After pursing a non-existent cancer for a week,  the hospital was ready to release her last Wednesday.  My sister tracked down the doctors and insisted that they call in a cardiologist.  Hello?  Um, yes, she has Afib and a congestive heart failure illness.  Why wasn’t a cardio guy called in from the get-go?  After two more days of testing, the doctors have now said the diagnosis is Pulmonary Arterial Hypertension.    And yes, that is a grave diagnosis, and we will need to get educated on it, and possibly identify the “event” that caused this illness.  But it is so frustrating that we have come full circle, and after two excruciating weeks, they say, “it’s the heart and lungs”.   Yes.  We know.  We’ve been dealing with the heart and lungs since December.  Sigh.

And I’ll take this moment to say, yes, I know I have been “all over the map” on Mom’s illness and diagnosis, however, that is kind of where we have been — the doctors are puzzled, and they are searching for answers.  And since this blog is about the journey, and specifically, my perception of the journey, we are bound to travel down roads and then turn around again to backtrack.  It’s a daily trek.   I hope you stay with me.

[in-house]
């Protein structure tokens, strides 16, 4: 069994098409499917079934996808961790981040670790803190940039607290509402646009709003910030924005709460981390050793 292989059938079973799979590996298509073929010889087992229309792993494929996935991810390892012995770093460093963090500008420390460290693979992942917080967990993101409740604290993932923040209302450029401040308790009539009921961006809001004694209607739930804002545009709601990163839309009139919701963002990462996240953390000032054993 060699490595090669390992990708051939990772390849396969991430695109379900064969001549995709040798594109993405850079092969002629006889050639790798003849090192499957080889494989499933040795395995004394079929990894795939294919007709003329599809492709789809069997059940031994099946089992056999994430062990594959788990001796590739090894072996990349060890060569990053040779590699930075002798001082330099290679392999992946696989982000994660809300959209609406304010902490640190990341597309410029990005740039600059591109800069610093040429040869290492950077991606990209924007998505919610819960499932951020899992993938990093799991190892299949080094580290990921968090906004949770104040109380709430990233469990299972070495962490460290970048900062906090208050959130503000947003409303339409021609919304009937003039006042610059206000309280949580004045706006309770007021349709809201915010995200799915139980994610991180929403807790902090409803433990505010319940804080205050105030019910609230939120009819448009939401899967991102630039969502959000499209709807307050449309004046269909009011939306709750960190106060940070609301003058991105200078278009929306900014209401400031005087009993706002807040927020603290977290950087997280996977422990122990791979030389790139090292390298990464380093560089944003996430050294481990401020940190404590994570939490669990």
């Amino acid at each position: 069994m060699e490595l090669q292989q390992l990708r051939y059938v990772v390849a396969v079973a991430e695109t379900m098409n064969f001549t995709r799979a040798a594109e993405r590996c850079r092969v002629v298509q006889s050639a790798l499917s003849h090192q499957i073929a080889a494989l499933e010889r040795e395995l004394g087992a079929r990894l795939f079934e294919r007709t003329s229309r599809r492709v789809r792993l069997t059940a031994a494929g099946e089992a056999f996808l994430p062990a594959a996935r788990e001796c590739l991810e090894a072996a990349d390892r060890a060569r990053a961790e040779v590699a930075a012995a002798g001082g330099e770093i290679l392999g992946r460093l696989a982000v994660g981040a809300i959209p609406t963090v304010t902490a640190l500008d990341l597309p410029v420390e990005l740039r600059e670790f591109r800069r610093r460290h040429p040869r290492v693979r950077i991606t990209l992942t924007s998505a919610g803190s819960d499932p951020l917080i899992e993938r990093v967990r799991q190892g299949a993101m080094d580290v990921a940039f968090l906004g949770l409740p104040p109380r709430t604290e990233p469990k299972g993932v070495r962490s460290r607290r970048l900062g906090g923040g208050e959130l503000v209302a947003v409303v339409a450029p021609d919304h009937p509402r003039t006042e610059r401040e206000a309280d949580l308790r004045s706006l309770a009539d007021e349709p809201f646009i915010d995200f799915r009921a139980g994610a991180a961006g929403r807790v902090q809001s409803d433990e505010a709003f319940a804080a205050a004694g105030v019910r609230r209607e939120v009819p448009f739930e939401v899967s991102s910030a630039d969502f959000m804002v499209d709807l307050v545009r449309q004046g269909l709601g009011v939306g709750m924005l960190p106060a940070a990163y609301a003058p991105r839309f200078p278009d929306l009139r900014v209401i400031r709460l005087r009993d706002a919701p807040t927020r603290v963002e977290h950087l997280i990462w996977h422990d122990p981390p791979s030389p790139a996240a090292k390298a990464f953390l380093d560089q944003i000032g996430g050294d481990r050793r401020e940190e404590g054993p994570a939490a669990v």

Mom can’t grasp the severity of her condition.  And that is ok.  The dementia may be a blessing.  I don’t care if she never understands that her health is so fragile.  We will just take it one day at a time.  She wants to feel better today.  So we will hope for a better day today, and then tomorrow, we will hope for a better day.  We will just continue to hope each day.  Because that is what is important to her.  She can’t think beyond the immediate discomfort.

That said, today, here and now, she is very uncomfortable.  And that is what I need to fix.  Between the incisions (from the surgery that wasn’t even necessary where they removed her ovaries and fallopian tubes), and the rash on her tummy from the adhesive tape, the sore tail bone from her position in bed for two weeks,  and the STILL present water retention, she is fidgety and extremely uncomfortable.  She asks for pain meds several times during the day here whereas she wouldn’t even take them while hospitalized.  I try to make her comfortable.  I’ve applied creams and ointments and helped her with a much-needed shower, and still she is miserable.   It is hard.   And it is sad.